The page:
Animal abuse is one of the most heartbreaking things in the world, and dogs are the most common victims of animal cruelty. The Humane Society of the United States has compiled shocking animal abuse statistics — nearly one million animals are abused and even killed yearly, and 64.5% of all media-reported cases involve canines. Animal abuse is not limited by economic, socioeconomic, or demographic boundaries. The abuse, whether intentional or accidental, often coincides with domestic violence.
However, these statistics don’t paint the whole picture. There is a staggering epidemic of animal abuse because so much of it is unreported. Animals cannot speak for themselves, and often sick, cruel people take advantage of their silence.
The ASCPA has compiled a list of the laws of each state applicable to animal cruelty, and so has the Animal Legal Defense Fund, which reports that as of March 2014, all states have felony provisions for animal abuse. Sadly, dog abuse happens everywhere in the world. It is our responsibility, as a community of dog lovers, to fix this problem one dog at a time.
Dog Abuse: Let’s Fix This, One Dog At a Time
When someone finally speaks up and alerts authorities to what they suspect is dog abuse, the response is often quick and decisive. Animals are taken away from their owners much more quickly than children are from abusive parents. Saying something if you see something is so very important. It may be the only reason an abused dog is saved. Just dropping an anonymous tip can save the life of an innocent animal.
What happens next?
Once the animals are taken away from their abusers, they’re given medical treatment and if possible, put up for adoption. Unfortunately, some dogs have been so badly injured that they cannot be adopted and have to be euthanized. And those that don’t get adopted may have to be euthanized also. It’s a sad but inevitable reality in crowded, understaffed animal shelters.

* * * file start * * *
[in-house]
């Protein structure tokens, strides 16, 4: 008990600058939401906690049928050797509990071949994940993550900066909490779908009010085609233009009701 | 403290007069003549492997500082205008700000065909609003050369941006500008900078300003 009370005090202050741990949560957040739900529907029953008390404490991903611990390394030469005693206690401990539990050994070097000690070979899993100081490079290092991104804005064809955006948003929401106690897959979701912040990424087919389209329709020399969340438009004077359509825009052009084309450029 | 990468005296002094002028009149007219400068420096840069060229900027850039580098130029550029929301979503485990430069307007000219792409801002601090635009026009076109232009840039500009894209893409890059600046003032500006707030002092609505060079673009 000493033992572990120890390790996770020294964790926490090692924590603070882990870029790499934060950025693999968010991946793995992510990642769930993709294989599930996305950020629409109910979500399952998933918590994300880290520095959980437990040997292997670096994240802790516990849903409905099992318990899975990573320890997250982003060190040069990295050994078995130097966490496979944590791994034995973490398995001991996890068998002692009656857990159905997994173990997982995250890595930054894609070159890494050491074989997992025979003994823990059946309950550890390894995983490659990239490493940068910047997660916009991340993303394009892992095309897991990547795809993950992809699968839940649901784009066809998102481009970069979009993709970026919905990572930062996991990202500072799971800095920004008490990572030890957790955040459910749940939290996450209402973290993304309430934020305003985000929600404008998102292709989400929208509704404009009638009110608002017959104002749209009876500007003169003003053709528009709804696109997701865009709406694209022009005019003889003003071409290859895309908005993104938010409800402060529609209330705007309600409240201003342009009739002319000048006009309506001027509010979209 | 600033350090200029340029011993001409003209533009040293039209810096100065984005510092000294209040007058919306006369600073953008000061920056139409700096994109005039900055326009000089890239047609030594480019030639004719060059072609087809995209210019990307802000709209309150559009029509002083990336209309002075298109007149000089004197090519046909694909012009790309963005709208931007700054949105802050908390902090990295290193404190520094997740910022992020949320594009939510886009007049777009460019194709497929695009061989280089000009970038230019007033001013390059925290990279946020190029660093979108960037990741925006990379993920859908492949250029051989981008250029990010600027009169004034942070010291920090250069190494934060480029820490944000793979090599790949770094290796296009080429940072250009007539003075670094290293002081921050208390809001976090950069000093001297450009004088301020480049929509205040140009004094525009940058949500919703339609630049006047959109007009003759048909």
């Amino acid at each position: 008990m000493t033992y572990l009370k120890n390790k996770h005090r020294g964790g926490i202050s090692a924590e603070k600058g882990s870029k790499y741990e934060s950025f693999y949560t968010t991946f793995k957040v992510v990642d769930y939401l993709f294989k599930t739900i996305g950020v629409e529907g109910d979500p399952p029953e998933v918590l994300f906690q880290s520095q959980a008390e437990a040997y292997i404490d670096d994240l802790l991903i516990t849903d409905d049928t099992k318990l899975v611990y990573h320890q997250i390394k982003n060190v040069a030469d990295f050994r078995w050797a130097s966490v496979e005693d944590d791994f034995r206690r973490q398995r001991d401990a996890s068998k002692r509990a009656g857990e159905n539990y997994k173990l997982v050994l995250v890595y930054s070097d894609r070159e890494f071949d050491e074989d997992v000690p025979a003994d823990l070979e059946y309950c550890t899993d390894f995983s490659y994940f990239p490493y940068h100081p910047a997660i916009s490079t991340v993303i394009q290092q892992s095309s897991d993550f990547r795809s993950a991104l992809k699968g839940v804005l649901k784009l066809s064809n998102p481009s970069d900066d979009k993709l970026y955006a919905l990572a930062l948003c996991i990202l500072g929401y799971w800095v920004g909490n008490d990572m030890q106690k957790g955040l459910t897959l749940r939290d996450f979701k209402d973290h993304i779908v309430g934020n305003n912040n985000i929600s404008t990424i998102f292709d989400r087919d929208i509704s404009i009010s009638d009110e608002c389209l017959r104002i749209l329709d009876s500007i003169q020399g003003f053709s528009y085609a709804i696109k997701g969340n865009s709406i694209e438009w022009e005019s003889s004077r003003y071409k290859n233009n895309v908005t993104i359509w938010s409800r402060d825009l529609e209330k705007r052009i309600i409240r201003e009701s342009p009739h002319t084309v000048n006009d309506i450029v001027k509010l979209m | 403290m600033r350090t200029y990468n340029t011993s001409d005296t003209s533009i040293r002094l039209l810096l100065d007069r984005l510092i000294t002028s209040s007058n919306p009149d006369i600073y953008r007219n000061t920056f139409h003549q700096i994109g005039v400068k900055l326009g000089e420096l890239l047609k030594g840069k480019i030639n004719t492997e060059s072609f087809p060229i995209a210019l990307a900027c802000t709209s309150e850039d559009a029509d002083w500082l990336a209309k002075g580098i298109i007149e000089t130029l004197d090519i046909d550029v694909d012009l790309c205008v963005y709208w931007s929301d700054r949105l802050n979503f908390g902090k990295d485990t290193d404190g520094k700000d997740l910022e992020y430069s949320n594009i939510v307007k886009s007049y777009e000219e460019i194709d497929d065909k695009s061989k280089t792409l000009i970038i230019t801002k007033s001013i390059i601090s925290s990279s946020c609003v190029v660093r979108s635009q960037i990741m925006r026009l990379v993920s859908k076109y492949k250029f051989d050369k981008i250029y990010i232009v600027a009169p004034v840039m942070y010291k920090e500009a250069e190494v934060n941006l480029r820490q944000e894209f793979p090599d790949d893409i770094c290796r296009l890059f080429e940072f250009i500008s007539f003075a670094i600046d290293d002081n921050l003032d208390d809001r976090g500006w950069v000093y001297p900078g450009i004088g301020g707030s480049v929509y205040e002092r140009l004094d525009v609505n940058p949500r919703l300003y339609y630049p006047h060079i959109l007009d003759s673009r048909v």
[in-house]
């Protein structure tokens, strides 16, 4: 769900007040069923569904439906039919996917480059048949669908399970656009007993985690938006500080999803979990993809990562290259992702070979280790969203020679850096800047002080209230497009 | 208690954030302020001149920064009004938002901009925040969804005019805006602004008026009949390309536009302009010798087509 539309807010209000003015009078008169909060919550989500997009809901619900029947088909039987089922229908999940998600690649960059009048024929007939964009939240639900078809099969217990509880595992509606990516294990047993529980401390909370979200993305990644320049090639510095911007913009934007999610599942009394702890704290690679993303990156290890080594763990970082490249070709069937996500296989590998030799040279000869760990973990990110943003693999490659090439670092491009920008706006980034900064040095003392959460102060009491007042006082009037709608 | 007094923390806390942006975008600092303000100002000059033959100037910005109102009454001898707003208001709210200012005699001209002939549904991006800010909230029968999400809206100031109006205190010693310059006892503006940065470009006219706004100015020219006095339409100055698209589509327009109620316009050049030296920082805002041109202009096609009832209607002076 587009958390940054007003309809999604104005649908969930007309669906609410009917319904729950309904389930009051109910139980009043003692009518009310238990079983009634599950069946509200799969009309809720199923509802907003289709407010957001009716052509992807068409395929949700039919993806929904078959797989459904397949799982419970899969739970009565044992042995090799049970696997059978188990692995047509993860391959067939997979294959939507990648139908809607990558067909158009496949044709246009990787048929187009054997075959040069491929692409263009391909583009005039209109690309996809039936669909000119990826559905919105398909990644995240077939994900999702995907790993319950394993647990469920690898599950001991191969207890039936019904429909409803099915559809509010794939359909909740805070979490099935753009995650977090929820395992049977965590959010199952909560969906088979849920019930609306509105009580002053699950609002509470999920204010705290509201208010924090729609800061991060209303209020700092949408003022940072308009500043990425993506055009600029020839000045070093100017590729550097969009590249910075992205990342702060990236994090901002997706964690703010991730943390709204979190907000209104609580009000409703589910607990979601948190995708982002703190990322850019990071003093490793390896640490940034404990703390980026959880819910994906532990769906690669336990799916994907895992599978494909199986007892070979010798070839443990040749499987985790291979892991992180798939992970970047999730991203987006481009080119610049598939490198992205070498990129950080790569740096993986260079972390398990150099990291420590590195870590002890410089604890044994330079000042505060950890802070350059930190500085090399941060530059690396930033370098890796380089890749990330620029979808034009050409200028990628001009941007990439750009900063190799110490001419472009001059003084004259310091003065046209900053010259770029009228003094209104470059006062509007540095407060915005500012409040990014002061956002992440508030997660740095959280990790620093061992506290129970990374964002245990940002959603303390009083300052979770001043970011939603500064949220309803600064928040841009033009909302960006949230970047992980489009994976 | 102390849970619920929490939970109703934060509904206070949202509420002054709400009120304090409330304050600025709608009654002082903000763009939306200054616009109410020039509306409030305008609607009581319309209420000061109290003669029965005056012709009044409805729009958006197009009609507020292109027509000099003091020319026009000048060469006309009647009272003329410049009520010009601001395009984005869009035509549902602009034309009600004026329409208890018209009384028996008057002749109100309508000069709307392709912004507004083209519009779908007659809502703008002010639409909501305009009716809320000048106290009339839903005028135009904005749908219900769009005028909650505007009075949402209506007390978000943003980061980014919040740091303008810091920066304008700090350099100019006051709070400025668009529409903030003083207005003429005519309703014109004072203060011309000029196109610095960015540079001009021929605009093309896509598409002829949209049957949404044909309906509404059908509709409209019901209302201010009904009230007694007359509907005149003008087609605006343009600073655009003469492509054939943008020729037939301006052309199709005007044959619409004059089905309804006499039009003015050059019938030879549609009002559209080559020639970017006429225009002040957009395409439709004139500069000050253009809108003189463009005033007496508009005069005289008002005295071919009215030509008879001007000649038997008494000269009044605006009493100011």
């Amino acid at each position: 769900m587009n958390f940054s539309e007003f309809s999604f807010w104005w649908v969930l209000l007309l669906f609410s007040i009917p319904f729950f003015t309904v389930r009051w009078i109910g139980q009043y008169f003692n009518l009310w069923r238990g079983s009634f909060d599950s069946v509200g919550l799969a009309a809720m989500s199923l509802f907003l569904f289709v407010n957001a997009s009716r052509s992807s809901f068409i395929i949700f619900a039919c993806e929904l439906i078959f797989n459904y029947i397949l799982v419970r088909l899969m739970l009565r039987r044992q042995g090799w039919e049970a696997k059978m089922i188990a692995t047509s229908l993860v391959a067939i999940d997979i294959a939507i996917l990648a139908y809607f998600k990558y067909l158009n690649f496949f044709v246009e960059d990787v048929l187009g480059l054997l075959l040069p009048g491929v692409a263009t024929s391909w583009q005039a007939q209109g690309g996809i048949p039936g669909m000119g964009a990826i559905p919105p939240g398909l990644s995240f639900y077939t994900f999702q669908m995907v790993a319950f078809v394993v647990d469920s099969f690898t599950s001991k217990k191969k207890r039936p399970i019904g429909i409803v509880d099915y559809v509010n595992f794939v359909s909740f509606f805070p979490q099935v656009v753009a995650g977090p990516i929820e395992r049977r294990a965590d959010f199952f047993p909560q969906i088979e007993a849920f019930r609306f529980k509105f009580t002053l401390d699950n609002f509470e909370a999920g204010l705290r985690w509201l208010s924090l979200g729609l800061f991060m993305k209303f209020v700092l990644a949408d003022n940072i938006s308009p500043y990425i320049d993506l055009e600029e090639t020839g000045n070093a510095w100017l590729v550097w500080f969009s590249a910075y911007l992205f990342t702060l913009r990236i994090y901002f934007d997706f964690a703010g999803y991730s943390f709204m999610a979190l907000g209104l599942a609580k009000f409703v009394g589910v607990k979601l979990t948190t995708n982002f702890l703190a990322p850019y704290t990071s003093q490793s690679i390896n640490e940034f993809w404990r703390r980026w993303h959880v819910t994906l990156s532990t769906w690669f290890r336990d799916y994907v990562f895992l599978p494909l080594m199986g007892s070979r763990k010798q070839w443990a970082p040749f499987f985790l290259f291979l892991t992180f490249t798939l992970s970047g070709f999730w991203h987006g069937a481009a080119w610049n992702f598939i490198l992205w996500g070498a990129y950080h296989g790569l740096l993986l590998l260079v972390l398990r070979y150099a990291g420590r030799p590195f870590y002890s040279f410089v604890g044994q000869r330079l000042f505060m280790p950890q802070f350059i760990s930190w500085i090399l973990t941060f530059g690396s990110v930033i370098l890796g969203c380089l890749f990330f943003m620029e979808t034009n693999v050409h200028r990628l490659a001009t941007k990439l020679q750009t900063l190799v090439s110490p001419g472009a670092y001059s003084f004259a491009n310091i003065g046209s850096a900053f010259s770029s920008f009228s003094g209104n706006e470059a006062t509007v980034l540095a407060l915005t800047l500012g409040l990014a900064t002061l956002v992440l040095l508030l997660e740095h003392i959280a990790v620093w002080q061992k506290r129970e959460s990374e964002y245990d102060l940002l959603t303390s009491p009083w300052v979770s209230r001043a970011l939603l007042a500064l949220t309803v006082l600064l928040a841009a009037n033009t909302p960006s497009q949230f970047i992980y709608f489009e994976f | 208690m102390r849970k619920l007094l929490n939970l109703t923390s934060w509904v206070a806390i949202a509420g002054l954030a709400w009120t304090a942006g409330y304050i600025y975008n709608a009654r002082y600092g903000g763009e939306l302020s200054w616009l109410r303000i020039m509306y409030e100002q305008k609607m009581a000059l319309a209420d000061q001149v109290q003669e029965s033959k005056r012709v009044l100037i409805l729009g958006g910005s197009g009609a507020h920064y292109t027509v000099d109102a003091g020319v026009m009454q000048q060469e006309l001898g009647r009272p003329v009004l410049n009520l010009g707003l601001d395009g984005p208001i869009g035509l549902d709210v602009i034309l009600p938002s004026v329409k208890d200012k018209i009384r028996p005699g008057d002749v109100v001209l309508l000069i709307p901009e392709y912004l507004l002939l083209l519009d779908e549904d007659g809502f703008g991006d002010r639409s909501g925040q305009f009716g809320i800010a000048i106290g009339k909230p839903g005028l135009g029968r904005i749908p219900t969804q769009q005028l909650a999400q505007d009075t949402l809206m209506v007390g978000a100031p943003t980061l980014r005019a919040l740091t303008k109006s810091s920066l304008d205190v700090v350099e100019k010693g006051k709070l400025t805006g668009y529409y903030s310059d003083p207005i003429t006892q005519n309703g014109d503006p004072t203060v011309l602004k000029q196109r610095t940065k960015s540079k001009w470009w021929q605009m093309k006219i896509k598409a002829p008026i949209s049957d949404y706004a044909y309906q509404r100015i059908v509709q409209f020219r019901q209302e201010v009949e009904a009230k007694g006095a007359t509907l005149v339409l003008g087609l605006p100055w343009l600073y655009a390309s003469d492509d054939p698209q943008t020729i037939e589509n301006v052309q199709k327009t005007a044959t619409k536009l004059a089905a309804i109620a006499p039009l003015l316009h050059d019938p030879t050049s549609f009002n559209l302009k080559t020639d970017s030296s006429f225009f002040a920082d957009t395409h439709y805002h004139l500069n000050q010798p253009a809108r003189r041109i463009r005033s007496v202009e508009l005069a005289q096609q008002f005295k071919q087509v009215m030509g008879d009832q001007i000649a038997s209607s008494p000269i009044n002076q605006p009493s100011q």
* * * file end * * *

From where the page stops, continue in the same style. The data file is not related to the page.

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Adopting an abused dog means that you’re committed to helping him overcome the psychological and physical effects of abuse. This commitment is rewarding for you, your family, and the dog.
Behavior of abused dogs
Abused dogs will likely act differently than unabused dogs. They may have behavioral problems as a result of the abuse they suffered. “Triggers” are stimuli that cause a physiological and/or psychological response on the part of your dog. If he’s been conditioned to expect pain and react aggressively when he sees certain movements or hears certain words, raising your arm, speaking too loudly, making sudden movements, and other seemingly innocuous actions could cause an adverse reaction from your new pet.
If a dog is accustomed to being treated a certain way, he may act as though the abuse is still continuing even when it isn’t. Things that wouldn’t trigger fear in other dogs may be problematic for your adopted dog. He could be very passive and fearful, tucking his tail between his legs, hunching over, hiding behind things, and cowering when people get too close
Other abused dogs may react aggressively to certain stimuli, especially if they were forced to fight. Dogfighting, a brutal and inhumane sport, relies on abusive tactics to condition a dog to become vicious. Dogs trained in that manner may still be in an “attack” mindset.